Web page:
Don’t become an accessory after the fact to a white collar crime

A friend tells you that detectives are asking questions about him receiving gifts as bribes for giving lucrative contracts to a couple of his college buddies. He says it’s all a big misunderstanding and he did nothing wrong. If they come around asking you if you’ve noticed any expensive electronics or jewelry in his home, can you just forget about those things he showed you? It was all legit, he swears, but the cops won’t understand.

You did nothing wrong, and you don’t really think he did anything that should be considered a crime. What harm is there in “forgetting” what you saw?

That could be a big mistake. If you’re helping your friend cover up his involvement in a crime, you could be charged as an “accessory after the fact.” Depending on what the crime was, you could face serious legal consequences.

What do prosecutors need to prove?

Typically, to convict someone of being an accessory after the fact, police and prosecutors have to show that the person knew a crime was committed and helped in some way to prevent the criminal’s apprehension, conviction and/or punishment. That means someone can also be an accessory after the fact if they help another person hide from police when they’re seeking to question or arrest them or when they are supposed to surrender themselves to begin serving their sentence.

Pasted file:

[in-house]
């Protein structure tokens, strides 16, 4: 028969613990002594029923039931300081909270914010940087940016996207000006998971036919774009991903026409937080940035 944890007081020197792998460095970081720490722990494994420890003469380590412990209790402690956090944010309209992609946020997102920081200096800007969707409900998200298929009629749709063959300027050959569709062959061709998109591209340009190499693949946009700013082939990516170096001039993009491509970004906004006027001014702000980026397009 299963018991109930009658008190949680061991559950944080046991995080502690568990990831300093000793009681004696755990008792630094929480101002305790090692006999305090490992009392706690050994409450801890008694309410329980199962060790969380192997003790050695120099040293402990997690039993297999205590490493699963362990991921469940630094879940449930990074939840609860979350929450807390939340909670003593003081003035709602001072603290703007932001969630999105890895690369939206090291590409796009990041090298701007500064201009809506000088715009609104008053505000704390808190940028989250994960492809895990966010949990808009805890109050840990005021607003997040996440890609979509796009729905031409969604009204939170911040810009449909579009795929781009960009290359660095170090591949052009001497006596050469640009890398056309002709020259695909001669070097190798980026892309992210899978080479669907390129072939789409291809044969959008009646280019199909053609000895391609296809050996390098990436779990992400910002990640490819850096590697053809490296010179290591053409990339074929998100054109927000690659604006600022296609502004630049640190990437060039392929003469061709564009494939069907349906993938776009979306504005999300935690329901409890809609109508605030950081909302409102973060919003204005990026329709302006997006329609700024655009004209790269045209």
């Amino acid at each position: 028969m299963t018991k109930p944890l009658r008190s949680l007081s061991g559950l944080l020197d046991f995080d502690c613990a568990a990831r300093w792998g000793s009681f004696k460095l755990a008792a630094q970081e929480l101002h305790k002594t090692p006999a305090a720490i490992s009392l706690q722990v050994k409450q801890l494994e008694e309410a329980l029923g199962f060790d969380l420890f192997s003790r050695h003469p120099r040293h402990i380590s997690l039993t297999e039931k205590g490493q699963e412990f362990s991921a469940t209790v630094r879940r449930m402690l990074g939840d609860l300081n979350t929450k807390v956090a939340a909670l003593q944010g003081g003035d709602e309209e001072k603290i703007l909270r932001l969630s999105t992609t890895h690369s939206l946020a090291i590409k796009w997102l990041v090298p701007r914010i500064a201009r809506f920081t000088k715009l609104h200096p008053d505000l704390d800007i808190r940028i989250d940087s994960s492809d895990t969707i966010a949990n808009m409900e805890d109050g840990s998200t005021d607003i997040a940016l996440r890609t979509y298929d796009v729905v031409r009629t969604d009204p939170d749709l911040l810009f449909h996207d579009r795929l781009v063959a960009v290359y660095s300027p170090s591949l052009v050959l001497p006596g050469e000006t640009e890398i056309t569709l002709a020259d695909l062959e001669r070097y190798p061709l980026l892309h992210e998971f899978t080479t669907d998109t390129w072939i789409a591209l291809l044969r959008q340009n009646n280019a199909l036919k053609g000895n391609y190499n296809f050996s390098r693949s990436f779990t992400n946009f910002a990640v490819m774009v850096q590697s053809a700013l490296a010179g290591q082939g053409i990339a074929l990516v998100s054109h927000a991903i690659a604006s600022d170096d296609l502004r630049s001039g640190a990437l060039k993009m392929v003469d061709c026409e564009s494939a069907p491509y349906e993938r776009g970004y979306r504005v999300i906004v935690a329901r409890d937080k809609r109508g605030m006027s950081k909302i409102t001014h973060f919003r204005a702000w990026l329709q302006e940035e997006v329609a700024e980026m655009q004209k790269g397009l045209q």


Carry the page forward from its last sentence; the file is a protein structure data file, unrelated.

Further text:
If you didn’t know your friend committed a crime, but simply lied because they asked you to, that defense could possibly help you avoid charges of your own. However, you’d still be hampering an investigation. Further, when law enforcement officers question people, they typically tell them what the person they’re inquiring about is suspected of doing. 

Even if you do initially lie, if you start telling the truth when you face accessory after the fact charges, that can be to your advantage if your honest testimony can help authorities charge and convict someone. If you’re facing accessory charges — or even if you’re being questioned by state or federal authorities and don’t know how to respond, it’s wise to seek legal guidance. 

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